The UAE’s Withdrawal From Yemen is Strategic in Every Way
On July 8, 2019, the UAE announced a “strategic redeployment” from the port city of Hodeidah, along the western coast of Yemen, in addition to a tactical retreat in other areas. The move is a major turn in the Saudi-led coalition‘s offensive in the country, within which the Emirati nation has played a major supporting role.
The Gulf nation justified its decision by saying that it was navigating toward a “peace-first” strategy. Reports suggest that troop numbers in Hodeidah, a Houthi-held area, have already gone down from 750 soldiers to 150, while helicopters and heavy artillery have been removed. The weekend’s announcement was the first confirmation of a shift that has been in discussion for months.
A war between the Houthi-armed movement and the forces of President Abdrabbuh Mansur Hadi, of the officially recognized government, has been ongoing in Yemen since 2014. A coalition of international forces led by Saudi Arabia has been backing the regime since March 2015, providing air force personnel and troops against the Houthis, a rebel group that is, according to many sources, supported by Iran. The UAE has been one of Saudi Arabia’s most important allies, providing their air force, weapons, funding and an estimated 5,000 troops. On the southeast end of the Arabian Peninsula, the Emirati forces have reportedly trained 90,000 soldiers. Although it is said to have a smaller army compared to larger regional allies, it became the dominant force after the coalition took al-Mokha, Khokha and other areas on the western Yemeni coast in early 2017. There were trained the Yemeni forces al-Amaliqa and the fighters loyal to Tareq Saleh, the deceased Yemeni president Ali Abdullah Saleh’s nephew. Both groups joined together to form “Guards of the Republic.”
The fallout of the conflict has been described by the U.N. as one of the worst humanitarian disasters in the world. More than 70,000 people have died since the beginning of the conflict, according to data collected by the Armed Conflict and Location Event Data Project, while up to 14 million people may be on the brink of famine and an estimated 85,000 children, five-years-old or younger, may have died from acute malnutrition. Saudi Arabia has also been implicated in potential war crimes.
In December 2018, coalition parties supported a U.N.-led peace agreement signed in Stockholm that called for a cease-fire, the opening of humanitarian corridors and the possibility of prisoner swaps.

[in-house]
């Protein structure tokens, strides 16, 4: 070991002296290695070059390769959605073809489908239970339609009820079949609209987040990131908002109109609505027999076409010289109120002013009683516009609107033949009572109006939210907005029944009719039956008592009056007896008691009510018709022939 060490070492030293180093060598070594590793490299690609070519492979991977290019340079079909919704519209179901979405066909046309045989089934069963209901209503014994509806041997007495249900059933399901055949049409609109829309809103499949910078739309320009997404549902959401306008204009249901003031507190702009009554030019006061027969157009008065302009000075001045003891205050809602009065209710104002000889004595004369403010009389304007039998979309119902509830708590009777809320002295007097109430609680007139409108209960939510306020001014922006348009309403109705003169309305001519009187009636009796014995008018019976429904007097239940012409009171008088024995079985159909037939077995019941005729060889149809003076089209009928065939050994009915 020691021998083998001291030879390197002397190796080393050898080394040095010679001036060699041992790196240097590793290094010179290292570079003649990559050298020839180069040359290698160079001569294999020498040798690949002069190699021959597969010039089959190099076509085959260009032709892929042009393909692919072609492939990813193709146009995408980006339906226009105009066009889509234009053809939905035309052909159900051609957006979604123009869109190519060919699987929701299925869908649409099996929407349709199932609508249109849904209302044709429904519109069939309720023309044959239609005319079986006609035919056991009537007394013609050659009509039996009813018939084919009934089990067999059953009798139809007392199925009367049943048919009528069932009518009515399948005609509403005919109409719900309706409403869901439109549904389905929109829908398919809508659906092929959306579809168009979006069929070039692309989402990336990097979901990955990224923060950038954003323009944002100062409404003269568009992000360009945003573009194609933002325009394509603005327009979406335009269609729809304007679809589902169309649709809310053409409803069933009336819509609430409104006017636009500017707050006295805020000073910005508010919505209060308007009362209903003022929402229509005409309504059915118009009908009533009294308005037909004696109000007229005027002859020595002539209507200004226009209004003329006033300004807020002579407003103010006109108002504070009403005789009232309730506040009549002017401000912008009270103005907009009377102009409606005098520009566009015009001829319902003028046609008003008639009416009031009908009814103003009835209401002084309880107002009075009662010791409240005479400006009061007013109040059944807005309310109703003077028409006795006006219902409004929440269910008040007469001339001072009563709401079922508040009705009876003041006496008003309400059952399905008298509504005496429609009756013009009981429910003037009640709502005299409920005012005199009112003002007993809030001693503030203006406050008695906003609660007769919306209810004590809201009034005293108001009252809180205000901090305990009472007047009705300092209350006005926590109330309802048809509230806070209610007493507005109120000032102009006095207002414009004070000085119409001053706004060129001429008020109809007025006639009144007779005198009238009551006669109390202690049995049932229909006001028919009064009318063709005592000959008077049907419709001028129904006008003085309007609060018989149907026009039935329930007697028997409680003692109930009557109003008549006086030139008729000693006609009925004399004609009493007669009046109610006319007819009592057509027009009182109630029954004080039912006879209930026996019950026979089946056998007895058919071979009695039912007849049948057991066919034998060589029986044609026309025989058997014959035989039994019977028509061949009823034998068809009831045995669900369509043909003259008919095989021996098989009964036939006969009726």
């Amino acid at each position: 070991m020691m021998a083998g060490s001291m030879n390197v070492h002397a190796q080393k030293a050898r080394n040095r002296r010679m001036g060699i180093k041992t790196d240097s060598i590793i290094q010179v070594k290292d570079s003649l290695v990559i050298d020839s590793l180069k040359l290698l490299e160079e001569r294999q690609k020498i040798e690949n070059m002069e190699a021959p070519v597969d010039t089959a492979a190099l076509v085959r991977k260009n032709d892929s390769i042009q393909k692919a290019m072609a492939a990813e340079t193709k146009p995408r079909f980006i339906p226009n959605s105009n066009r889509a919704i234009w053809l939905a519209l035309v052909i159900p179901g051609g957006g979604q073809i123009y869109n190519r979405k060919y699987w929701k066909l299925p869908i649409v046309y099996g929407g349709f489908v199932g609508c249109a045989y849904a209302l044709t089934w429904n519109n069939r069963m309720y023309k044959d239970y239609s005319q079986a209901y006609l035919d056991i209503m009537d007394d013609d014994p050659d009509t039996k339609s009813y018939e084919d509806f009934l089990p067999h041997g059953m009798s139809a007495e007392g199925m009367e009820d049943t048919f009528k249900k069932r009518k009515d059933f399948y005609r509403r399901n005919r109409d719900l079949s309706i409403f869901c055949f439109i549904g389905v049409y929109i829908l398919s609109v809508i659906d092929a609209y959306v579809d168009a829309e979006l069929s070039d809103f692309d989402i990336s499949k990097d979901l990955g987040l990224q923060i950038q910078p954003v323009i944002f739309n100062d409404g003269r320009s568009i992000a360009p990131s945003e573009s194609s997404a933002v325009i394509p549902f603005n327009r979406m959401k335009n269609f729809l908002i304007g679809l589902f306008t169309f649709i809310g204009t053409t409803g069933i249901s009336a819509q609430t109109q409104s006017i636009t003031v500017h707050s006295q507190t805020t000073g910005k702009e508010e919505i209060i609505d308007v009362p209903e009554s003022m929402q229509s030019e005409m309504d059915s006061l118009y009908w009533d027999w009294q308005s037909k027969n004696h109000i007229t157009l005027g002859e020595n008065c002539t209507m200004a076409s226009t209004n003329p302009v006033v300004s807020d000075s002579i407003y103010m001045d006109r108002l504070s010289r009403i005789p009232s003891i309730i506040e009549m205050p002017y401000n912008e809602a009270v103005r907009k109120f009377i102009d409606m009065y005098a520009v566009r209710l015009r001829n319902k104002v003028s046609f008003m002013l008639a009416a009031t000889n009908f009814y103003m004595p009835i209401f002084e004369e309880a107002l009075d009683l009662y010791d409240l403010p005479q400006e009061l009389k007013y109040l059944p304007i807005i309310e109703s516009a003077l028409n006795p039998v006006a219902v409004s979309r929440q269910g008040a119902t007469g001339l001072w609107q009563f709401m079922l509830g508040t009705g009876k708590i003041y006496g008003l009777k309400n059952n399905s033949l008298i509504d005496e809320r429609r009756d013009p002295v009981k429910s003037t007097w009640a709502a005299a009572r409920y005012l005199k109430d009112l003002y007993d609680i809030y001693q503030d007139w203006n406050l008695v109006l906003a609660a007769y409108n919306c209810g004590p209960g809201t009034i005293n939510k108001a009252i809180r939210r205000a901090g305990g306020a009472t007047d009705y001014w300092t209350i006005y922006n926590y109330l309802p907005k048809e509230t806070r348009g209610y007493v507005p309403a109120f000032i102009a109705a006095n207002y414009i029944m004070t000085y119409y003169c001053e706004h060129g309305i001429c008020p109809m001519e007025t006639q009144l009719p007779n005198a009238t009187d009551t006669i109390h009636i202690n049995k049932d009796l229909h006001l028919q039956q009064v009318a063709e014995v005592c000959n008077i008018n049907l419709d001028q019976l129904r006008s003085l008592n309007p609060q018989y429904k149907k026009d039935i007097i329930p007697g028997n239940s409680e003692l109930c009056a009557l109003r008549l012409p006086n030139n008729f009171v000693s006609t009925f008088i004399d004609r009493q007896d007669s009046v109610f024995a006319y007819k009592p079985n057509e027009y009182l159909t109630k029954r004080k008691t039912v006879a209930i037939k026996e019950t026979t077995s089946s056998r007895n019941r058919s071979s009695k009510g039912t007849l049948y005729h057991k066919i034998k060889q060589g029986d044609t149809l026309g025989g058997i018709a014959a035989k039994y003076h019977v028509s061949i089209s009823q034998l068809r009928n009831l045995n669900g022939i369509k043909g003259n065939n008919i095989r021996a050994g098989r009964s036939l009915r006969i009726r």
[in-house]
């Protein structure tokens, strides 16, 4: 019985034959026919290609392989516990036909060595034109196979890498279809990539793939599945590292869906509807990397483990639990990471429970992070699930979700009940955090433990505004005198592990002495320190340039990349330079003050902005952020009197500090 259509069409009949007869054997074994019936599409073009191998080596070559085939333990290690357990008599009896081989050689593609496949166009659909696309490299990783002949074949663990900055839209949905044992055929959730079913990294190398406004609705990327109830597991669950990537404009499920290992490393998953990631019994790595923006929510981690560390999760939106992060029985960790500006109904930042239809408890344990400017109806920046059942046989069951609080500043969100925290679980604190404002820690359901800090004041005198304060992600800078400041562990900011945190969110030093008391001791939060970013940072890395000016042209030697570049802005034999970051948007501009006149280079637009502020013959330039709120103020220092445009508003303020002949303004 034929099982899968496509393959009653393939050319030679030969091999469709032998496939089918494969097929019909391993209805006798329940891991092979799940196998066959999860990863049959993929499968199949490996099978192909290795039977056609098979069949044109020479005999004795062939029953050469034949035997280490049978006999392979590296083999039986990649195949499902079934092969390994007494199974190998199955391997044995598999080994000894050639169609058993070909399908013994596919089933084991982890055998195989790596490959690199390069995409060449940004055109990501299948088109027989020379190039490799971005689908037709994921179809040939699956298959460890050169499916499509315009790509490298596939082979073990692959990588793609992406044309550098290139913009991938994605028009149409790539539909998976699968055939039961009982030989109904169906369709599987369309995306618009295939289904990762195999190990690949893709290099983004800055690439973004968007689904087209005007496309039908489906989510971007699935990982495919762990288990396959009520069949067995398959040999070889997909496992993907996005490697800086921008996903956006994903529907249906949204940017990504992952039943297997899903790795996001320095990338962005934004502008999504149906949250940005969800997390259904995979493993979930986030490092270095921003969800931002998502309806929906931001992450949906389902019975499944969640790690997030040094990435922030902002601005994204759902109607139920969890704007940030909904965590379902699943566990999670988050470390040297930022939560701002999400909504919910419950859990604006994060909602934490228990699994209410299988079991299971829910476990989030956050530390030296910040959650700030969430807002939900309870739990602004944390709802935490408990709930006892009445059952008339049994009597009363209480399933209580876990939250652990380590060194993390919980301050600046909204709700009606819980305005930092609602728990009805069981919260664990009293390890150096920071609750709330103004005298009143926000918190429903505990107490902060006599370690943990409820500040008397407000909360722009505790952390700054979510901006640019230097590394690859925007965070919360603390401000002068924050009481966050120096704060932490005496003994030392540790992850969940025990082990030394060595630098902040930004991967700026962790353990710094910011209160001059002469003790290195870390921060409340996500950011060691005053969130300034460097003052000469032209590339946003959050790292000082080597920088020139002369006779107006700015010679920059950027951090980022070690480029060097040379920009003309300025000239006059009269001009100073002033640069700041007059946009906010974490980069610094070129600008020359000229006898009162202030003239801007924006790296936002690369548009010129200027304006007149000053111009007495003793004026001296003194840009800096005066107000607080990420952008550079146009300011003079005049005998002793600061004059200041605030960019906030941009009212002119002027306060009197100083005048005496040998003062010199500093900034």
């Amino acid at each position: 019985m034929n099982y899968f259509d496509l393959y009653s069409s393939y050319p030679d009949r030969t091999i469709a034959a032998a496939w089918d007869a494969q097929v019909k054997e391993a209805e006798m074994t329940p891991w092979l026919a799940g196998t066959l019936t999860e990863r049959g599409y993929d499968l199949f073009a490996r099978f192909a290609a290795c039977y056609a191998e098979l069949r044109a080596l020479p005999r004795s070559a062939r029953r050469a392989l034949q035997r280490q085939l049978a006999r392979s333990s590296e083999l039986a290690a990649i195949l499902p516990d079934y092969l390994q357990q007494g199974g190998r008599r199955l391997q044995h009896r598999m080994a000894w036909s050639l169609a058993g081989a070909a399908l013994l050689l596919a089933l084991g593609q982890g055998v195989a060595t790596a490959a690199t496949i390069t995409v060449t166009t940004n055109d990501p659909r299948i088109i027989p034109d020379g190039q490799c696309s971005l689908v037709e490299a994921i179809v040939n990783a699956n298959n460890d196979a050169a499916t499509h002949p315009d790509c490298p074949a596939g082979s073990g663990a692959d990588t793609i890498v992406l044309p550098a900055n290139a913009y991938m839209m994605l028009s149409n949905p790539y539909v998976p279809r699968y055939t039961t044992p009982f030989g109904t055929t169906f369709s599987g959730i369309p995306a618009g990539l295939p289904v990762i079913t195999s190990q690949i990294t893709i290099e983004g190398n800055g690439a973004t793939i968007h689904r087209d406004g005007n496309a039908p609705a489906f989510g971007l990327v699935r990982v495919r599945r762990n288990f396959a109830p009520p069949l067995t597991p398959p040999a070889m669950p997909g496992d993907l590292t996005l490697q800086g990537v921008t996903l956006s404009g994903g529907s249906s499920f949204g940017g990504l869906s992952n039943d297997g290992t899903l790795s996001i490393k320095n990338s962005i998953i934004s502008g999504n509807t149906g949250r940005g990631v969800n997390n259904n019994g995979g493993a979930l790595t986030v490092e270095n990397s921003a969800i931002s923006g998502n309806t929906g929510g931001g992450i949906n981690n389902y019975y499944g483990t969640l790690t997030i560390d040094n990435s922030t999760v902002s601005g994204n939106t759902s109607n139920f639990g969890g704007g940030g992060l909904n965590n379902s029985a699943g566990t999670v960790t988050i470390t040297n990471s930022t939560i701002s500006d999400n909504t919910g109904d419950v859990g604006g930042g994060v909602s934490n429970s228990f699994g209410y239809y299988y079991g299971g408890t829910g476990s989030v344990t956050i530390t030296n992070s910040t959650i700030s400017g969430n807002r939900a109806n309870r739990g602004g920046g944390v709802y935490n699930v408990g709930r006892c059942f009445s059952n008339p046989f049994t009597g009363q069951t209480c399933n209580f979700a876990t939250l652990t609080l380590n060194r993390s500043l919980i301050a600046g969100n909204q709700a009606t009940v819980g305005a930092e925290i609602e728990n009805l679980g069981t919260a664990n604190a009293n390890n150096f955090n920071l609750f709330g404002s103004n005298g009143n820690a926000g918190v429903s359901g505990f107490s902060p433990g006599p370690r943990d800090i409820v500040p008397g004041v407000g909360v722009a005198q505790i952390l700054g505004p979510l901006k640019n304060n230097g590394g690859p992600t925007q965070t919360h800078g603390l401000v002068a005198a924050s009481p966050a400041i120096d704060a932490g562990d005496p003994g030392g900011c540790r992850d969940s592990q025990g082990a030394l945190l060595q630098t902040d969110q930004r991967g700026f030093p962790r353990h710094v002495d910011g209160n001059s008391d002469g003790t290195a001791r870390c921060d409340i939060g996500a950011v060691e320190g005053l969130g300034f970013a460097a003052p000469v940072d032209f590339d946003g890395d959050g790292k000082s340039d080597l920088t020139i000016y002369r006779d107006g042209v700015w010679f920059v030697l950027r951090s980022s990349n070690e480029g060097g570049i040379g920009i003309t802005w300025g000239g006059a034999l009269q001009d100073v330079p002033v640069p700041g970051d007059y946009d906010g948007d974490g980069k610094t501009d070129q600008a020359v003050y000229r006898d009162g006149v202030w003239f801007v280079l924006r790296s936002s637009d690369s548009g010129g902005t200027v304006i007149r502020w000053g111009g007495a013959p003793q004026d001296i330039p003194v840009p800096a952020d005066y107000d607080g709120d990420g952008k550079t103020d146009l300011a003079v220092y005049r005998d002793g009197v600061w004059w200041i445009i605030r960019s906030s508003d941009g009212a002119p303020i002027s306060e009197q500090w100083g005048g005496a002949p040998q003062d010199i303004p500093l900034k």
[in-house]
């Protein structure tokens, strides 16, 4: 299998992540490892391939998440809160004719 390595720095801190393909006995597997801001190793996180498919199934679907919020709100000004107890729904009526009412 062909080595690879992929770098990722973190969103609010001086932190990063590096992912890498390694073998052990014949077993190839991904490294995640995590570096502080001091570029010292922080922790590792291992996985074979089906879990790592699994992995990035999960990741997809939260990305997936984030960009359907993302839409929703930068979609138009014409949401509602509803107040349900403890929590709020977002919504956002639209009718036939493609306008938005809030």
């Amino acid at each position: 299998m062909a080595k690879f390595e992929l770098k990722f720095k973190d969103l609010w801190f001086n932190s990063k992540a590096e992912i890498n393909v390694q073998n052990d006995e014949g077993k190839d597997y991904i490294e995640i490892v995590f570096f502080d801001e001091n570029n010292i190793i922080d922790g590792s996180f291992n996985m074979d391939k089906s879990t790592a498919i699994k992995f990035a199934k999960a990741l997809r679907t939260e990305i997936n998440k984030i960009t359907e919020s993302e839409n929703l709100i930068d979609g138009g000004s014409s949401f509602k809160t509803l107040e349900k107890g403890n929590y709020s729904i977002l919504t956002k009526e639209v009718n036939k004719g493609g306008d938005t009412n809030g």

The UAE’s involvement in the war has been iterated by Shaikh Mohammad Bin Zayed Al Nahyan, the Crown Prince of Abu Dhabi, as fundamental to security in the Middle East. While Iran does support the Houthis, economic relations between the Persian country and the UAE does not seem to have been affected, as the two countries’ annual trade, worth $20 billion, appears unhindered.
In the meantime, the UAE has established a number of strategically located bases in and outside Yemen (in Perim Island in Yemen, Assab in Eritrea, Berbera in Somaliland and Bosaso in Puntland) that has boosted its security role in the region.
There is no definitive answer to the reason for the country’s withdrawal, but a few events can be pointed at.
Substantial opposition to the coalition’s activities in Yemen has been seen through civilian protest and political criticism, for instance, by Congressmen in the U.S, which has hurt the UAE’s international reputation.
As well as training groups on the western coast, it has been working closely with groups in the south, where it has also maintained a reduced military presence, such as the secessionist Southern Transitional Council (STC).
According to the American geopolitical intelligence platform Stratfor, by working closely with southern groups, where it maintains military presence, the UAE has created its “Security Belt”: a security infrastructure to stabilize the south, using local forces to detain citizens with links to Islamist groups.